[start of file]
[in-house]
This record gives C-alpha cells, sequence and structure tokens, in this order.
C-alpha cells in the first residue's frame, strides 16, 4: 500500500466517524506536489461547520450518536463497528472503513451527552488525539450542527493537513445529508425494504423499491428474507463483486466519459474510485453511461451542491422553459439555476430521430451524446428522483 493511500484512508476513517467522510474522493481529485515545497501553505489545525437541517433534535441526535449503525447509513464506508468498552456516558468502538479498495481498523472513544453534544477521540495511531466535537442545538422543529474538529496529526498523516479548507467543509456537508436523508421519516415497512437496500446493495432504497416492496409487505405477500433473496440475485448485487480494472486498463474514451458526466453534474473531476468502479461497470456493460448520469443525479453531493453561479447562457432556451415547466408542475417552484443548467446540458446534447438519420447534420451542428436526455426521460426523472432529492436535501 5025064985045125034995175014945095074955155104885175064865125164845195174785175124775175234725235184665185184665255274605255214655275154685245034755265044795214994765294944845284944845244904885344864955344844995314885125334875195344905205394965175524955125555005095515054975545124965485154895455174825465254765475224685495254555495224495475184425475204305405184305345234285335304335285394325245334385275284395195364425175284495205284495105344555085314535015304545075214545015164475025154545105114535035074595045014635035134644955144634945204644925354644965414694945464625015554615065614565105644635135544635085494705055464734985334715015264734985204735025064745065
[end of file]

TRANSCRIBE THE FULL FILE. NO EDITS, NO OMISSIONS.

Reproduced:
[in-house]
This record gives C-alpha cells, sequence and structure tokens, in this order.
C-alpha cells in the first residue's frame, strides 16, 4: 500500500466517524506536489461547520450518536463497528472503513451527552488525539450542527493537513445529508425494504423499491428474507463483486466519459474510485453511461451542491422553459439555476430521430451524446428522483 493511500484512508476513517467522510474522493481529485515545497501553505489545525437541517433534535441526535449503525447509513464506508468498552456516558468502538479498495481498523472513544453534544477521540495511531466535537442545538422543529474538529496529526498523516479548507467543509456537508436523508421519516415497512437496500446493495432504497416492496409487505405477500433473496440475485448485487480494472486498463474514451458526466453534474473531476468502479461497470456493460448520469443525479453531493453561479447562457432556451415547466408542475417552484443548467446540458446534447438519420447534420451542428436526455426521460426523472432529492436535501 5025064985045125034995175014945095074955155104885175064865125164845195174785175124775175234725235184665185184665255274605255214655275154685245034755265044795214994765294944845284944845244904885344864955344844995314885125334875195344905205394965175524955125555005095515054975545124965485154895455174825465254765475224685495254555495224495475184425475204305405184305345234285335304335285394325245334385275284395195364425175284495205284495105344555085314535015304545075214545015164475025154545105114535035074595045014635035134644955144634945204644925354644965414694945464625015554615065614565105644635135544635085494705055464734985334715015264734985204735025064745065